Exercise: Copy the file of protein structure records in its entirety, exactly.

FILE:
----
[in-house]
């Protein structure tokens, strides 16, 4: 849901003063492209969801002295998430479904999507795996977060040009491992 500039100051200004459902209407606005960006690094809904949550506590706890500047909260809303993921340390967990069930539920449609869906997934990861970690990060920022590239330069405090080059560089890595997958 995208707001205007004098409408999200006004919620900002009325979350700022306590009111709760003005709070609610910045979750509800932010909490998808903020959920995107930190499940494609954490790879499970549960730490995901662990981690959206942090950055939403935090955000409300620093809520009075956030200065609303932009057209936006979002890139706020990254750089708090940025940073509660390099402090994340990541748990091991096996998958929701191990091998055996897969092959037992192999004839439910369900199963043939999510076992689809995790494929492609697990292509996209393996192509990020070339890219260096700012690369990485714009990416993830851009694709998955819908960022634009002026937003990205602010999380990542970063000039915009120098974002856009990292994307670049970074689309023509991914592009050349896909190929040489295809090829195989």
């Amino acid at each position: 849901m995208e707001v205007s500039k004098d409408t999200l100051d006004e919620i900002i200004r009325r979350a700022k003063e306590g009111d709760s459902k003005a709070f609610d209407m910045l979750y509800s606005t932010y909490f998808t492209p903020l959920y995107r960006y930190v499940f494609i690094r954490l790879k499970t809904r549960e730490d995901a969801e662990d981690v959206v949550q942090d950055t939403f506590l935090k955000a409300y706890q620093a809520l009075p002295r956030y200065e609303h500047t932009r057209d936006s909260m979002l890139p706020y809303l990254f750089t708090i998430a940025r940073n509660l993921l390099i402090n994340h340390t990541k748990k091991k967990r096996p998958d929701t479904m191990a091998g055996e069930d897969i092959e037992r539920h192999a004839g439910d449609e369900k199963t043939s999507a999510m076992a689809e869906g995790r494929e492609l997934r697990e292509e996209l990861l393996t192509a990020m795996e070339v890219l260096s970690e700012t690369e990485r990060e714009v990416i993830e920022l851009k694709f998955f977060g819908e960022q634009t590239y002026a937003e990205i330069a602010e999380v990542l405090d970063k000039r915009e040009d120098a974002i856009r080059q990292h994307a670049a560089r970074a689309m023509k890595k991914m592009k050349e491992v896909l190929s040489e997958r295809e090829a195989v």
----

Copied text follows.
[in-house]
């Protein structure tokens, strides 16, 4: 849901003063492209969801002295998430479904999507795996977060040009491992 500039100051200004459902209407606005960006690094809904949550506590706890500047909260809303993921340390967990069930539920449609869906997934990861970690990060920022590239330069405090080059560089890595997958 995208707001205007004098409408999200006004919620900002009325979350700022306590009111709760003005709070609610910045979750509800932010909490998808903020959920995107930190499940494609954490790879499970549960730490995901662990981690959206942090950055939403935090955000409300620093809520009075956030200065609303932009057209936006979002890139706020990254750089708090940025940073509660390099402090994340990541748990091991096996998958929701191990091998055996897969092959037992192999004839439910369900199963043939999510076992689809995790494929492609697990292509996209393996192509990020070339890219260096700012690369990485714009990416993830851009694709998955819908960022634009002026937003990205602010999380990542970063000039915009120098974002856009990292994307670049970074689309023509991914592009050349896909190929040489295809090829195989």
């Amino acid at each position: 849901m995208e707001v205007s500039k004098d409408t999200l100051d006004e919620i900002i200004r009325r979350a700022k003063e306590g009111d709760s459902k003005a709070f609610d209407m910045l979750y509800s606005t932010y909490f998808t492209p903020l959920y995107r960006y930190v499940f494609i690094r954490l790879k499970t809904r549960e730490d995901a969801e662990d981690v959206v949550q942090d950055t939403f506590l935090k955000a409300y706890q620093a809520l009075p002295r956030y200065e609303h500047t932009r057209d936006s909260m979002l890139p706020y809303l990254f750089t708090i998430a940025r940073n509660l993921l390099i402090n994340h340390t990541k748990k091991k967990r096996p998958d929701t479904m191990a091998g055996e069930d897969i092959e037992r539920h192999a004839g439910d449609e369900k199963t043939s999507a999510m076992a689809e869906g995790r494929e492609l997934r697990e292509e996209l990861l393996t192509a990020m795996e070339v890219l260096s970690e700012t690369e990485r990060e714009v990416i993830e920022l851009k694709f998955f977060g819908e960022q634009t590239y002026a937003e990205i330069a602010e999380v990542l405090d970063k000039r915009e040009d120098a974002i856009r080059q990292h994307a670049a560089r970074a689309m023509k890595k991914m592009k050349e491992v896909l190929s040489e997958r295809e090829a195989v």